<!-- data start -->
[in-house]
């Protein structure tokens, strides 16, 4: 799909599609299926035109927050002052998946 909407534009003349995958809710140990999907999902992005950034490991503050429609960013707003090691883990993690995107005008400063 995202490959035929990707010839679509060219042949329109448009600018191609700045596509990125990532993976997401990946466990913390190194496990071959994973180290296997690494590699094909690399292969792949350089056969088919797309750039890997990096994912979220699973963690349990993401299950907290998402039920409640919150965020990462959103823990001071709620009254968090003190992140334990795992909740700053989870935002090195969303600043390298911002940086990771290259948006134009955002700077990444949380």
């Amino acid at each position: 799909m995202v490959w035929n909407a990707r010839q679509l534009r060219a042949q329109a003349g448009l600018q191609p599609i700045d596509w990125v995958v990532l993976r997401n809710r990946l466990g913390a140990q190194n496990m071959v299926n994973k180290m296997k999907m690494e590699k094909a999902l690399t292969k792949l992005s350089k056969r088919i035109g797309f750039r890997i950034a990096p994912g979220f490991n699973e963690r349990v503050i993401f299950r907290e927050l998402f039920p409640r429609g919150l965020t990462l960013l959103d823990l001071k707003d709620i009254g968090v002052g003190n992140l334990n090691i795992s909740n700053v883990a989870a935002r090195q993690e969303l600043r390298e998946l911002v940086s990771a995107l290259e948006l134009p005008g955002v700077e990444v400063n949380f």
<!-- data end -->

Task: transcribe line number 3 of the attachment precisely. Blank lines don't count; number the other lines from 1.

């Amino acid at each position: 799909m995202v490959w035929n909407a990707r010839q679509l534009r060219a042949q329109a003349g448009l600018q191609p599609i700045d596509w990125v995958v990532l993976r997401n809710r990946l466990g913390a140990q190194n496990m071959v299926n994973k180290m296997k999907m690494e590699k094909a999902l690399t292969k792949l992005s350089k056969r088919i035109g797309f750039r890997i950034a990096p994912g979220f490991n699973e963690r349990v503050i993401f299950r907290e927050l998402f039920p409640r429609g919150l965020t990462l960013l959103d823990l001071k707003d709620i009254g968090v002052g003190n992140l334990n090691i795992s909740n700053v883990a989870a935002r090195q993690e969303l600043r390298e998946l911002v940086s990771a995107l290259e948006l134009p005008g955002v700077e990444v400063n949380f």